“I've been to events that had speakers that have the most amazing work. They're the type of people that must be at work all the time because they’re so talented. But they are the most dull speakers I have ever seen! Of course I don't want that for my event. I want someone that has stagecraft and a bit of a presence and charisma. I want something that can hold the attention of someone for the forty five minutes or an hour that they're on stage. I will often turn down people that have got amazing work if I know they can't hold stage. But likewise I've got to say I have been to events before where I've seen people that have amazing charisma yet zero content. It upsets me that those kind of subtleties are not recognised unless you say it.”
- Speaker overexposure
“Why in the f*ck would I pay £200 to go see a speaker when I can see them down at the pub for free. And this for me is a bit of an issue.” It’s great that events inspire some attendees to start their own events. After all, imitation is the sincerest form of flattery. However a lot of events are ill thought out and have a lifespan of 1-2 years, they dilute the market with sameness, exactly like modern pop music.
Interestingly, in a recent survey of our customers 11% said that their greatest challenge when creating an event is creating new content. In order for an event to have longevity it needs to be obsessive about detail and put the attendee experience to the forefront. Research your speakers, if they put themselves out to every event going then how can you justify your ticket fee to your attendee?
As John says, “what you want is niche, middleweight and heavyweight speakers. The heavyweights are the draw. The middleweights are the people that are the energy that the attendees need to feed them with new ideas, new inspiration, stuff like that. And the niche people are the ones that the techy kind of attendee wants to go and get their fix of. I need this mix. When I get proposals if I look through a list and see that they've spoken at half a dozen events here and there I think they're not for me because you're just everywhere.”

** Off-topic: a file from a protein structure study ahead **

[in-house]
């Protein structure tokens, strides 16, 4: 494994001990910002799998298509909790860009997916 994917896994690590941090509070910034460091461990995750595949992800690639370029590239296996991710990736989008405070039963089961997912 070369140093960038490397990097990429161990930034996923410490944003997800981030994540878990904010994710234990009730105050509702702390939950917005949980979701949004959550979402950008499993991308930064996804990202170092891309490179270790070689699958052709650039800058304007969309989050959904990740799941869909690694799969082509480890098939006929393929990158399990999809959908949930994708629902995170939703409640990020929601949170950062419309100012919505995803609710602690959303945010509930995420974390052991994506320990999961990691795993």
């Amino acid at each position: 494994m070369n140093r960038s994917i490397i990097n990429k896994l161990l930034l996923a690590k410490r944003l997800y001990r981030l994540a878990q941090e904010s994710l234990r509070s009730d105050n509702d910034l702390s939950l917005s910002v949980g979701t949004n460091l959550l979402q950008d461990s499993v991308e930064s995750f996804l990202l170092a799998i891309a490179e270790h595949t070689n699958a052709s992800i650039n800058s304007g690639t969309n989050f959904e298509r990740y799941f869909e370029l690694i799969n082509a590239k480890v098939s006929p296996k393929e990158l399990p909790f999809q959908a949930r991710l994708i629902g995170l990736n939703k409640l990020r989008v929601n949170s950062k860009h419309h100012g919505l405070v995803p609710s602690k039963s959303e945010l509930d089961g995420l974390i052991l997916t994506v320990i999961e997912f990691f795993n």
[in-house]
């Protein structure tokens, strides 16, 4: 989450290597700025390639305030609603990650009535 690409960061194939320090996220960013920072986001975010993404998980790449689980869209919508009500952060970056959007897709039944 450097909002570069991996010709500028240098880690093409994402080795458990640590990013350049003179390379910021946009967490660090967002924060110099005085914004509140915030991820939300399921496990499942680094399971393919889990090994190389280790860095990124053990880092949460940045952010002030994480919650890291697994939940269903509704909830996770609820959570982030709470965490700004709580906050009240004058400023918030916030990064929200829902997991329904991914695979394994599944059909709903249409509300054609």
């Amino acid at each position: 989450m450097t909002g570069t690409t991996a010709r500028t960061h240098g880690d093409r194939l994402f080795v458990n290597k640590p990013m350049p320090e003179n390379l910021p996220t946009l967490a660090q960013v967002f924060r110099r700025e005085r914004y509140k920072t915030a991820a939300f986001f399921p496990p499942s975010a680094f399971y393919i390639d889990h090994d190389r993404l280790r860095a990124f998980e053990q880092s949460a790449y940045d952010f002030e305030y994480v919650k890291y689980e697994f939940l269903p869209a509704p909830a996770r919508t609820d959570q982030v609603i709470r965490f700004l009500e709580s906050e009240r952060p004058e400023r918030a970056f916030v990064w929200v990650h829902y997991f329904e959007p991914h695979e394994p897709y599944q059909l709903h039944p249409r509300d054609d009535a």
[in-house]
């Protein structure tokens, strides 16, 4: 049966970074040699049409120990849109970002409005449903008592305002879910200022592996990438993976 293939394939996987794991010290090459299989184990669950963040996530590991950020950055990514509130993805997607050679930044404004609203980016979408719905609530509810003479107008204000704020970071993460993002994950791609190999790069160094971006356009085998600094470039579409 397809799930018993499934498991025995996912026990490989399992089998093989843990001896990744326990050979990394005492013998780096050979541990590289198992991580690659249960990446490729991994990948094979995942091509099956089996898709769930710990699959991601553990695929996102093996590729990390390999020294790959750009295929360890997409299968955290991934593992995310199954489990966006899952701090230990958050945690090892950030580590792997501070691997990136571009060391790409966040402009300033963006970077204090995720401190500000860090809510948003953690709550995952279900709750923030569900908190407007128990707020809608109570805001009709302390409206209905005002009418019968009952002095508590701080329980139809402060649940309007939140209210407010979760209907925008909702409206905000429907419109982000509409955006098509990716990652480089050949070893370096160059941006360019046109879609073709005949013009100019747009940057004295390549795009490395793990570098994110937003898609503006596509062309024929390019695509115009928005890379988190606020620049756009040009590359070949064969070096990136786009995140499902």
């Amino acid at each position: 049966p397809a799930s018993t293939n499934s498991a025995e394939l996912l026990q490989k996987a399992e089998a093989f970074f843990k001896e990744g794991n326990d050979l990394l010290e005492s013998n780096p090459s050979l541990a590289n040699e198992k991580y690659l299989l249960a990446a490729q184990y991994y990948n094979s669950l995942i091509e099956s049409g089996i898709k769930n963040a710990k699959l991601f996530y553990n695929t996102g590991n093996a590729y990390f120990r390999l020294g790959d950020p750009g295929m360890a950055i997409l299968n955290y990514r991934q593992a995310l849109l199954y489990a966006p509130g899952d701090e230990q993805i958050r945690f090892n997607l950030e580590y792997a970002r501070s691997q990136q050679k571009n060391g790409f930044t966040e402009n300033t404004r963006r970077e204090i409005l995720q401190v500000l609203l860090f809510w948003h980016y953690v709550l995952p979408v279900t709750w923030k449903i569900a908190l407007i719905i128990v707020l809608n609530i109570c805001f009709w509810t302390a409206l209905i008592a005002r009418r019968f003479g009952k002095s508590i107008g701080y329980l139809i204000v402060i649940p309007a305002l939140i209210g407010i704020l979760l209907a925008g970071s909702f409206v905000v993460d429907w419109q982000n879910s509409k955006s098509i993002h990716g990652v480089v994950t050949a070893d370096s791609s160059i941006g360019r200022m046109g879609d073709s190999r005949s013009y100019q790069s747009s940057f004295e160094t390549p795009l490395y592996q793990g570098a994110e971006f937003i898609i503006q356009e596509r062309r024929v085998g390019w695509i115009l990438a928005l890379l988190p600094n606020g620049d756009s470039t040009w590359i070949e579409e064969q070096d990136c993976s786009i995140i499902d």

His other solution was the introduction of the elevator pitch. “20 newbies get three minutes each. I’ve set it up in such a way that there's less than a five second break in between each speaker. The audience are given feedback forms and they get to vote for their favorites. The three top elevator pitches get invited back as full speakers the following year.” That’s three less speakers that he has to worry about securing the next year.
"Over the years I've probably had 25 or 28 speakers that have come from that format. It's an ego massage for me when I see them invited to other international events and it all started because I gave them the chance with their three minutes.”
- Involving the local community
John reached out to the local art colleges and invited them to exhibit their art at his event. It’s a simple but effective way to involve the local community. It’s also a free way to build up indirect publicity.
- Speed-dating for creatives
“Get speakers sitting on one side of a long table. Attendees can sign up for 5 minutes with each speaker.” The attendee can show them a project they are working on and get expert feedback from the speaker. This addition to the event adds value to the attendees experience and in turn means that the event is unique.
The moral of the story is that it’s challenging to run a successful event that will grow year on year. John’s success is not the norm, the event space is extremely competitive but, as with everything in life, it simmers down to quality and looking at innovative ways to run a conference.